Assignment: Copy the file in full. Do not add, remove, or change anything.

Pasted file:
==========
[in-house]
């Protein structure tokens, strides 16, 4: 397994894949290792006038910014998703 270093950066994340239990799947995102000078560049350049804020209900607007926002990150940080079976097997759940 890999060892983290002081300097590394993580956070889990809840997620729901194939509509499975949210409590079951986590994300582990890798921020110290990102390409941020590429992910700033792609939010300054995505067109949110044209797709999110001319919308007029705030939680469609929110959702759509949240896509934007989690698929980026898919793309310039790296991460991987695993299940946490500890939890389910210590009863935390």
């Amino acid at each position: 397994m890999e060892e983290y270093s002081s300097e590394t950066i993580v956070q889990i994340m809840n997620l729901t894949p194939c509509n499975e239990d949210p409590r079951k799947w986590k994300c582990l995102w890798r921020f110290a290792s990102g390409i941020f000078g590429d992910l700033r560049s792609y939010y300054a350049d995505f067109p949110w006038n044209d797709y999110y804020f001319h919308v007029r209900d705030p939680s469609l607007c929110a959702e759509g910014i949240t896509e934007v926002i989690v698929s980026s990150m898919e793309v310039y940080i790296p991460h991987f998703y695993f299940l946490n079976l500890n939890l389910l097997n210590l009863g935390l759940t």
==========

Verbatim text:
[in-house]
């Protein structure tokens, strides 16, 4: 397994894949290792006038910014998703 270093950066994340239990799947995102000078560049350049804020209900607007926002990150940080079976097997759940 890999060892983290002081300097590394993580956070889990809840997620729901194939509509499975949210409590079951986590994300582990890798921020110290990102390409941020590429992910700033792609939010300054995505067109949110044209797709999110001319919308007029705030939680469609929110959702759509949240896509934007989690698929980026898919793309310039790296991460991987695993299940946490500890939890389910210590009863935390």
């Amino acid at each position: 397994m890999e060892e983290y270093s002081s300097e590394t950066i993580v956070q889990i994340m809840n997620l729901t894949p194939c509509n499975e239990d949210p409590r079951k799947w986590k994300c582990l995102w890798r921020f110290a290792s990102g390409i941020f000078g590429d992910l700033r560049s792609y939010y300054a350049d995505f067109p949110w006038n044209d797709y999110y804020f001319h919308v007029r209900d705030p939680s469609l607007c929110a959702e759509g910014i949240t896509e934007v926002i989690v698929s980026s990150m898919e793309v310039y940080i790296p991460h991987f998703y695993f299940l946490n079976l500890n939890l389910l097997n210590l009863g935390l759940t």